Another myth that is used is the field of psychology is the tale of Arachne and Athena. The myth goes that the goddess challenged a woman by the name of Arachne to a weaving contest. The goddess wove an amazing tapestry with her plate of an olive branch and with gold in the twine as well, but her competitor decided to do something much different. Arachne wove a story on the tapestry of all the secrets of the gods. Of Athena killing a comrade of hers, Zeus seizing women in the form of a swan, as well as many other secrets. In retaliation Athena cast a curse upon Arachne to forever spin tapestries but to have eight arms and to be a small insect who forever has their tapestries destroyed. The story of the creation of the spider had been made by the Greeks.
Phobias around certain animals have been more prevalent than others especially spiders in which the term, arachnophobia comes from. Glotzbach-Schoon and their partners studied on anxiety disorders that were primarily in women who had a specific phobia such as spider phobia, also known as Arachnophobia. The participants were all women within the study and there was a total of thirty-eight. Twenty of them had spider phobia while the remaining eighteen were non-spider fearful individuals. They were recruited into the study by advertisements around the local areas.
“Specific phobia was confirmed by a trained psychologist using the structured clinical interview for DSM-IV” (Glotzbach-Schoon, et. al, p. 970). During the analysis two of the women who had spider phobia had to be excluded from the data analysts, due to the fact that during the procedure an electrode had come off as well as an acute illness. In order to make sure that during the procedure that the fMRI scan would pick different brain activity there were two separate questionnaires, Spider Phobia Questionnaire and Fear of Spiders Questionnaire.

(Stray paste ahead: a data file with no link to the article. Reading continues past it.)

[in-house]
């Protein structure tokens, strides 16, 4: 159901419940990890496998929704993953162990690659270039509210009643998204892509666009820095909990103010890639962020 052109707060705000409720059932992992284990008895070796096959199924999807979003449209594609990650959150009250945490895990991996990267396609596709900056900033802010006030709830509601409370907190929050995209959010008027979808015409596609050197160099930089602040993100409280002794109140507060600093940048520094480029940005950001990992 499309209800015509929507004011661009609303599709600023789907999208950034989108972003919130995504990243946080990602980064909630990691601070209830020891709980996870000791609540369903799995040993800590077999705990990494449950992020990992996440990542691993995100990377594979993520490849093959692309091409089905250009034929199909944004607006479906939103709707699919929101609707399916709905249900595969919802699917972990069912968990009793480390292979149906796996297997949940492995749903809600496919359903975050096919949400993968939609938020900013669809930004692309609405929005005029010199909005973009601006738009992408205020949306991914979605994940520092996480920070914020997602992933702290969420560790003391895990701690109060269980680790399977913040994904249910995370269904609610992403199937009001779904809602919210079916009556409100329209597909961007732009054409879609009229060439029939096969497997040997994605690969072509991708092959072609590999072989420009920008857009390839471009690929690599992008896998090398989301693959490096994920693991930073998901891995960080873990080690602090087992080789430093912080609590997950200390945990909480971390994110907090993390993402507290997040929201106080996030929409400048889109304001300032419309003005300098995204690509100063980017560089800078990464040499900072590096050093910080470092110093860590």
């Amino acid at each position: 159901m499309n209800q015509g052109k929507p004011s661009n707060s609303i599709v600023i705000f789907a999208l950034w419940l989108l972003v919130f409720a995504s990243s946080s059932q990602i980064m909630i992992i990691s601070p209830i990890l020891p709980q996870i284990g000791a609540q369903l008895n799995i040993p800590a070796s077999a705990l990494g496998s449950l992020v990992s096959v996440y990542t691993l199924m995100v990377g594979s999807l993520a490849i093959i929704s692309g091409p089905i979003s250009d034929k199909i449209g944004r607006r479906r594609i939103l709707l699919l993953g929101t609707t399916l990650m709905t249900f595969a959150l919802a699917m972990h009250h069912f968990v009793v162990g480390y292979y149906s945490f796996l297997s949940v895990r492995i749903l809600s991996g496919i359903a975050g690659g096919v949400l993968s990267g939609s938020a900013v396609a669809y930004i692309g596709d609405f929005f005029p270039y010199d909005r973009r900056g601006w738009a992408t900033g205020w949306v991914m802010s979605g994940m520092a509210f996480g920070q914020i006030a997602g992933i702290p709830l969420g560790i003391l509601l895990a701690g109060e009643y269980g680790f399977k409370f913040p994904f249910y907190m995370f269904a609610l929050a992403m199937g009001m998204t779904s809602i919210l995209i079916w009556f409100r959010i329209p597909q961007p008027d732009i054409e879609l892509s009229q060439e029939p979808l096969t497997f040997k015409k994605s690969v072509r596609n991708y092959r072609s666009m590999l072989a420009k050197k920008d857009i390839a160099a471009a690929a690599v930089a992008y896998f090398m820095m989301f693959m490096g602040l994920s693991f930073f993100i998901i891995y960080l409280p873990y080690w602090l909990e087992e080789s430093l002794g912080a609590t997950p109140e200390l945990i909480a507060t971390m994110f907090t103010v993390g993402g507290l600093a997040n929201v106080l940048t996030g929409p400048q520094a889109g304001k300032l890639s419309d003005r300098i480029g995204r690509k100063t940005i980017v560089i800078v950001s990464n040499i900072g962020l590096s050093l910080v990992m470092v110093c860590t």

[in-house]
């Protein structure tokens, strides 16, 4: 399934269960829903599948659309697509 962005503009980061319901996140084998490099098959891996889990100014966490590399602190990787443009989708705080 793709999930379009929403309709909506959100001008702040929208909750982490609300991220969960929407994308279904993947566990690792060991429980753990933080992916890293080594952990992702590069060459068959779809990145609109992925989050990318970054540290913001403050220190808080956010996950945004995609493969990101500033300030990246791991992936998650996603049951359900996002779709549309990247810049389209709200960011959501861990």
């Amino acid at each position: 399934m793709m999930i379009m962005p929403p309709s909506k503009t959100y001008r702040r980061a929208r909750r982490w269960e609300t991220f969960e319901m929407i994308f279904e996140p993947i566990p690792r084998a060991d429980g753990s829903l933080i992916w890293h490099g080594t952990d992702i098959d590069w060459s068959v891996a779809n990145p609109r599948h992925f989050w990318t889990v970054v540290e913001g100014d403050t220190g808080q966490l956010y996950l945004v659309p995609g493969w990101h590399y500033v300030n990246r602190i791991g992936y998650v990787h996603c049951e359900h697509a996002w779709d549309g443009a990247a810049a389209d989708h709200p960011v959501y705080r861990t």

During the procedure there were pictorial and electrical stimuli for the participants. To experience. The pictorial stimuli were ninety different color photographs. Thirty were spider photos for the phobia relevant trials, thirty were mushroom photos for the neutral trials, and then thirty puppy photos for filler trials. The experiment took about 35 minutes with each of the ninety photos being shown for seven and a half seconds each. Half of the photos for each category were followed by an electrical shock. Since there were three different categories and only two possible outcomes of being shocked or not shocked there was now distributed into six conditions. Within every single consecutive trial every outcome combination with the photos had occurred.
- American Psychiatric Association. Diagnostic and statistical manual of mental disorders (5th ed.). (2013). Arlington, VA.
- Bell, Robert E. (1991). Women of Classical Mythology: A Biographical Dictionary. California: Oxford University Press. pp. 177–178.
- Blaney, P. H., Krueger, R. F., & Millon, T. (2015). Oxford textbook of psychopathology (3rd ed.). New York, NY: Oxford University Press.
- Comer, R. J. (2016). Fundamentals of abnormal psychology (8th ed.). New York, NY: Worth.
- Diessner, R., & Burke, K. (2011). The beauty of the psyche and eros myth: Integrating aesthetics into introduction to psychology. Journal of Aesthetic Education, 45(4), 97-108. doi: 10.5406/jaesteduc.45.4.0097
- Glotzbach-Schoon, E., Pauli, P., Schulz, S. M., Andreatta, M., Wiemer, J., & Reicherts, P. (2015). Brain activity associated with illusory correlations in animal phobia. Social Cognitive & Affective Neuroscience, 10(7), 969–977. https://doi.org/10.1093/scan/nsu142
- Symantec. (2018). What is a Trojan? Is it a virus or is it malware? Retrieved from https://us.norton.com/internetsecurity-malware-what-is-a-trojan.html
- The Editors of Encyclopaedia Britannica. (2007, November 08). Iris. Encyclopædia Britannica, inc. Retrieved from https://www.britannica.com/topic/Iris-Greek-mythology